Competency number 10 states that the optometrist should be able to detect scotomas and educate the patient on their presence and strategies, such as eccentric viewing, for working around them. Again, if they are unable to do so, referral to a comprehensive vision rehabilitation program should be initiated.
A comprehensive understanding of optics is foundational to our optometric education and to competency number 11. Being able to predict magnification needs based on a patient’s visual function and goals and understanding the angular magnification properties of various devices used in vision rehabilitation are considered entry-level competencies.
For example, using a ratio of the target print size to the currently legible print size helps to determine the dioptric power needed to reach the target print size. This can predict the appropriate handheld or spectacle-based tools for a given patient and guide the optometrist’s handling of the device demonstration, prescription and training process.
In general, one should be comfortable prescribing near reading add powers up to around six diopters and accounting for the corresponding convergence demand through the appropriate amount of base in prism. Otherwise, referral for comprehensive vision rehabilitation is indicated.
Basic vision rehabilitation device prescription and training are the focus of point number 12. The optometrist should be equipped to demonstrate low-powered optical magnification devices and non-optical devices such as lighting options and filters. If they choose not to perform these demonstrations, referral to a comprehensive vision rehabilitation program is the standard.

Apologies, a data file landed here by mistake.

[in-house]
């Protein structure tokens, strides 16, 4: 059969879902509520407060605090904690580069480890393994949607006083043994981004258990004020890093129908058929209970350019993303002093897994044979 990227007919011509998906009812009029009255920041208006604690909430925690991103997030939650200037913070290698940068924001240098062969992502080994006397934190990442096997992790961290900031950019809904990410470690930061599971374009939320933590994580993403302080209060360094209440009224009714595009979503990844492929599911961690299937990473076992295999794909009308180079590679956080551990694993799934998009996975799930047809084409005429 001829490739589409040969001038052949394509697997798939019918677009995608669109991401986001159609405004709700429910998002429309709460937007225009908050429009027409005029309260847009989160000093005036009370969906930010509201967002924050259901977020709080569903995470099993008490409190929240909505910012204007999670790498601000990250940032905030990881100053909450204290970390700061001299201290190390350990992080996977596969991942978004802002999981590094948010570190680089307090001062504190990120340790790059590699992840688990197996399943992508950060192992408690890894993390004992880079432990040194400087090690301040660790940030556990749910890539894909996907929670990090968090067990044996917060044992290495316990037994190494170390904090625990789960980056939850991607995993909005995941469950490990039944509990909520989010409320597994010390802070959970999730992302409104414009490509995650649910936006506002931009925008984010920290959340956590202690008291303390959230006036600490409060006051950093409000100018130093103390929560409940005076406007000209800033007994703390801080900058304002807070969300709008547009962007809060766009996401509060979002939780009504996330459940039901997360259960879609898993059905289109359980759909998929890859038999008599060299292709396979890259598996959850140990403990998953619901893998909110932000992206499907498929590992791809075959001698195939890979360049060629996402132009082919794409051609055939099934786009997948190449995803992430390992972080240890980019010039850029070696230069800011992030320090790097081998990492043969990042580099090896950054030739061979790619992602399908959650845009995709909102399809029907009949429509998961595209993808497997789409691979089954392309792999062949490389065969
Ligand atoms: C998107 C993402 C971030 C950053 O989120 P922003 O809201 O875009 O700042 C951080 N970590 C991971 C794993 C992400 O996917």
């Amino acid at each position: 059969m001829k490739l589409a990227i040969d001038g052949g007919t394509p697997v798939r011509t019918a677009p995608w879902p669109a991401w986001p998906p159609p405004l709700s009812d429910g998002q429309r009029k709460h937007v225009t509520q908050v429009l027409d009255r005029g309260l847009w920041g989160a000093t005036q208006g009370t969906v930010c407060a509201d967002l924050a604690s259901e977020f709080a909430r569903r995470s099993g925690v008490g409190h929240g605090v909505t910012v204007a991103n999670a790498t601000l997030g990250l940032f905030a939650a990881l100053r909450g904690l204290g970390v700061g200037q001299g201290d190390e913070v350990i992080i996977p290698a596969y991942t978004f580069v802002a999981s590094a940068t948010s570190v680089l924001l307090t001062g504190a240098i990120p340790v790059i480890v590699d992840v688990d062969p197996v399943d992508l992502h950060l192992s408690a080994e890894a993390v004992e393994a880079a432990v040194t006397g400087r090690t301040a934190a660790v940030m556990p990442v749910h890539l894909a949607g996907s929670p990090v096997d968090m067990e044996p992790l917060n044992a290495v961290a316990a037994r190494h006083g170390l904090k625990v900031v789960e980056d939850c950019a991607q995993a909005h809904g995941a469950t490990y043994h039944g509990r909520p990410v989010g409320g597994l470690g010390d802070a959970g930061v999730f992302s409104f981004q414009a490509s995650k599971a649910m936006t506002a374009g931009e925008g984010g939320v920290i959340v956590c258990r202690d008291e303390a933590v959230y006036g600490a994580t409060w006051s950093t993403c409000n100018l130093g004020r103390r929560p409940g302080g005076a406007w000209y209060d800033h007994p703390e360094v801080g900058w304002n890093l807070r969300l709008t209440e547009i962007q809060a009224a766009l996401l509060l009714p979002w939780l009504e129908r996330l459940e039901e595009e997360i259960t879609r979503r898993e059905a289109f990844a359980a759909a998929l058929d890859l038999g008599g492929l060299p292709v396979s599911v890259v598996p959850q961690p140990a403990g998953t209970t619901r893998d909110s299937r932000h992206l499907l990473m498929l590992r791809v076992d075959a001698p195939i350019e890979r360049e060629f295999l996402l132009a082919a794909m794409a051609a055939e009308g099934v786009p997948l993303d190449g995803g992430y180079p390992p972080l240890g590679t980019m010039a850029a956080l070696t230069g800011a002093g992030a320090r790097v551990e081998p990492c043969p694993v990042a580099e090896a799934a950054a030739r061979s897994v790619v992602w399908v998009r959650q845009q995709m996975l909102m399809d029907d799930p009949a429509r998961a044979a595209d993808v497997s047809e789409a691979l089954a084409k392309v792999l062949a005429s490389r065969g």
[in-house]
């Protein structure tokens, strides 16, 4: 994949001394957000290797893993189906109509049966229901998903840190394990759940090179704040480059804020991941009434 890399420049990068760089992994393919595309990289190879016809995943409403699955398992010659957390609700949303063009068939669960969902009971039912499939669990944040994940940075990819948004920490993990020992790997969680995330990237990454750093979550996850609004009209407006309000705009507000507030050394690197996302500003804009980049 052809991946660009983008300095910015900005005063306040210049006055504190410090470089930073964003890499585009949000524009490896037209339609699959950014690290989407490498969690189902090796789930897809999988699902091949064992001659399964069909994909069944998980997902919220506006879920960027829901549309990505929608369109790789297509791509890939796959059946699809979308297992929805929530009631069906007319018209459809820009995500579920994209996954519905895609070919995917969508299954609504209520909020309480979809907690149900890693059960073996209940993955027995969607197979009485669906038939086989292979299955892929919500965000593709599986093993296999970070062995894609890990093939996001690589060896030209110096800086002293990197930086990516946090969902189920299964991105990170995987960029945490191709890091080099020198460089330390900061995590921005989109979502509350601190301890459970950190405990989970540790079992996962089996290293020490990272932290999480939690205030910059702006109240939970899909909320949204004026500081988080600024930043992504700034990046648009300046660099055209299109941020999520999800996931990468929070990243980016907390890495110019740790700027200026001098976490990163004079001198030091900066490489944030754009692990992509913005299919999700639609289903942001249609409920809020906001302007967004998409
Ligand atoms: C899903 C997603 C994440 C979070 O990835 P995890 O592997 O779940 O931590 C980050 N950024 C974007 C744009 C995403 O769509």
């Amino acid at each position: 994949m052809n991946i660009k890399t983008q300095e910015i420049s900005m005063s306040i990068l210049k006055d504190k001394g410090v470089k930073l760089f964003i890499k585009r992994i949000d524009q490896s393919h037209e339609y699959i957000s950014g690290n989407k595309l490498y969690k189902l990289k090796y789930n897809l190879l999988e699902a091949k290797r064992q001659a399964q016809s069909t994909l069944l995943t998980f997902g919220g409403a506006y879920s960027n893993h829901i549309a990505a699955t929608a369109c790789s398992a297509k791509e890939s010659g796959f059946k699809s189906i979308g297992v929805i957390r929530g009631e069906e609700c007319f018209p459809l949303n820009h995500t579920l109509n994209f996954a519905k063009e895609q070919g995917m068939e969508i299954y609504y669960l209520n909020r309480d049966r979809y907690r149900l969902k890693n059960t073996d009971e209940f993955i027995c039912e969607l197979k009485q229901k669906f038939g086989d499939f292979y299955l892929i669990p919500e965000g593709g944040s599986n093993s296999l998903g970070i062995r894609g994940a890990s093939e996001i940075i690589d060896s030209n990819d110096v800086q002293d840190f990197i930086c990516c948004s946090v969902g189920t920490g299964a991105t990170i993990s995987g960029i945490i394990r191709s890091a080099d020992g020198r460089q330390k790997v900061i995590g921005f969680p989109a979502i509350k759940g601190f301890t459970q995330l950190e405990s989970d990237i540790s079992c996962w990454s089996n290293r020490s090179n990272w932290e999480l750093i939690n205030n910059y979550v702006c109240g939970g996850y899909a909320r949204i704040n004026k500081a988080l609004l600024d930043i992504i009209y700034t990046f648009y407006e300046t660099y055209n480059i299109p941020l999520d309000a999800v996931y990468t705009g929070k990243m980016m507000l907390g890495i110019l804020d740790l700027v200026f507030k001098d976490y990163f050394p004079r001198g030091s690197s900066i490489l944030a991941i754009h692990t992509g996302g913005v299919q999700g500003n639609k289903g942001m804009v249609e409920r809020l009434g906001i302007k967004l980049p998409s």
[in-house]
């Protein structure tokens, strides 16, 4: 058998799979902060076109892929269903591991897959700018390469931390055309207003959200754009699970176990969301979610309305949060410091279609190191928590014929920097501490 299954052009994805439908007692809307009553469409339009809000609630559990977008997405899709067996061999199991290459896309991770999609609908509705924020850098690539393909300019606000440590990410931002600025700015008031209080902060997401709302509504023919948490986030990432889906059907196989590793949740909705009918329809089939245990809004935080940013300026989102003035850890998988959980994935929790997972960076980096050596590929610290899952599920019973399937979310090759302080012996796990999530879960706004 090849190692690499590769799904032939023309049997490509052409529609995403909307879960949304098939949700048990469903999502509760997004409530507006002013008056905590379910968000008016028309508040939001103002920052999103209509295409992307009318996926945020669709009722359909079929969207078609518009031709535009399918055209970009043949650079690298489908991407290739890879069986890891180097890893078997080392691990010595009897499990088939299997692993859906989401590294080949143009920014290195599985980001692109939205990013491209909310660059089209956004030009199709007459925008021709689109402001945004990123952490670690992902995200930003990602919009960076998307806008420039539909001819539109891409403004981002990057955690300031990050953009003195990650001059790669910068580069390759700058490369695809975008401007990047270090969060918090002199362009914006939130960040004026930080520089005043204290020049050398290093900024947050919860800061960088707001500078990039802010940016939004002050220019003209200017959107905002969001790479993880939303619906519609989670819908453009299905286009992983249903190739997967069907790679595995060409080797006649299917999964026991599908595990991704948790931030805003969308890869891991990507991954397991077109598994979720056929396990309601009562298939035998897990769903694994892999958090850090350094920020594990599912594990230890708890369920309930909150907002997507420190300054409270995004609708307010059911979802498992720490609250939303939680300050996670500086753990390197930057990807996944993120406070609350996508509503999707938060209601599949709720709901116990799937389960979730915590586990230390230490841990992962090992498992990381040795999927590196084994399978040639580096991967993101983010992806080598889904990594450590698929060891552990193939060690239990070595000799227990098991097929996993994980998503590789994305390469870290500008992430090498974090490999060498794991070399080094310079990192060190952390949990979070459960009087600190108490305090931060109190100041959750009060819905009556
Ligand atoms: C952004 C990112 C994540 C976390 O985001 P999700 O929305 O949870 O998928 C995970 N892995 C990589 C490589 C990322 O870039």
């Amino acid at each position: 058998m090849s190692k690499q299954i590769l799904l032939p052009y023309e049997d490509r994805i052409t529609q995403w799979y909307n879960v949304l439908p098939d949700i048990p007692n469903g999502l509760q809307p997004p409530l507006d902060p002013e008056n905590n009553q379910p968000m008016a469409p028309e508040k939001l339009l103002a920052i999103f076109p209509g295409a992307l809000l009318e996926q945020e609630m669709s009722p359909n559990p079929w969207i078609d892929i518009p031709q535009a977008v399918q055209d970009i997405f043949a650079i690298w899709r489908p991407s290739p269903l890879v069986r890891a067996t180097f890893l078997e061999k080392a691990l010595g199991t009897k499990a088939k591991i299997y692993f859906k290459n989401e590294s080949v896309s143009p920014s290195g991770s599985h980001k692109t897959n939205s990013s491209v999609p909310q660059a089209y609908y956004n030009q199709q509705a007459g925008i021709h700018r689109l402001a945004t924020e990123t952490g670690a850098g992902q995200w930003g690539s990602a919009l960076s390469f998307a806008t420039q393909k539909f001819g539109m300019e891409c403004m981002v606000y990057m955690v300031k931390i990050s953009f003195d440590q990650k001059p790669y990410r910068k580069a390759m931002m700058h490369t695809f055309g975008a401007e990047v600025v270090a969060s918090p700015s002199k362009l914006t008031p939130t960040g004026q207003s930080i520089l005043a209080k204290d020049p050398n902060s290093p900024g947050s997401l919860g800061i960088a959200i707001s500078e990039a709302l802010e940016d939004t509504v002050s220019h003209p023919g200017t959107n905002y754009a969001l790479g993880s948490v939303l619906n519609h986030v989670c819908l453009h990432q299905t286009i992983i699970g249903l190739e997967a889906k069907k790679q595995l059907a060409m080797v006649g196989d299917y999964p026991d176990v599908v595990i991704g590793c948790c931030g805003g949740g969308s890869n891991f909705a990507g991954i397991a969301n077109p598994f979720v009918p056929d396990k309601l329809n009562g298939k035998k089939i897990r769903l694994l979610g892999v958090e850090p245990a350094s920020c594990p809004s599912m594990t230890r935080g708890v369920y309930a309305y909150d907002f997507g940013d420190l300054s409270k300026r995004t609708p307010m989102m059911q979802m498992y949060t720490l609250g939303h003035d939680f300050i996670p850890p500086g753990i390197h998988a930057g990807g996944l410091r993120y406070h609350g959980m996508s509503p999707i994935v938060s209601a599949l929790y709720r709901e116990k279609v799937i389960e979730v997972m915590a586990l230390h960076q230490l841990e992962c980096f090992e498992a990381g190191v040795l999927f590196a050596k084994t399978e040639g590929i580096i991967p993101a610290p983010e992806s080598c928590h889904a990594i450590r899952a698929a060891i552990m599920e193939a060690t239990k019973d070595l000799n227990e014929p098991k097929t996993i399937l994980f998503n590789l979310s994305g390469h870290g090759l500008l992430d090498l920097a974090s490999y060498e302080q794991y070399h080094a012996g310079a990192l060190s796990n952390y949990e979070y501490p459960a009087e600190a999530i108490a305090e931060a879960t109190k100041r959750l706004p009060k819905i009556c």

Recognition of pertinent assistive technology options for a given patient is an important part of developing an IRP. Standalone desktop and portable video-based magnifiers, as well as the mobile phone and tablet devices already owned by many of our patients, are examples of helpful assistive technology options that can benefit our visually impaired patients. Competency number 13 notes that it is adequate to recognize the need for, and refer to, appropriate assistive technology training programs when indicated.
When a patient’s visual impairment entails visual field compromise, the optometrist should be comfortable recognizing its impact on patient function and addressing this appropriately. As outlined in competency number 14, this may include prescription of devices that enhance visual field awareness (e.g., prisms, reverse telescopes) or referral for appropriate training such as sighted guide and formal orientation and mobility programs.
Just as in primary optometric care, the practitioner is likely to encounter children and people with multiple disabilities among their visually impaired patient base. Competency number 15 notes that the optometrist should be comfortable employing specialized examination techniques and making appropriate referral for services and training in these cases, when indicated.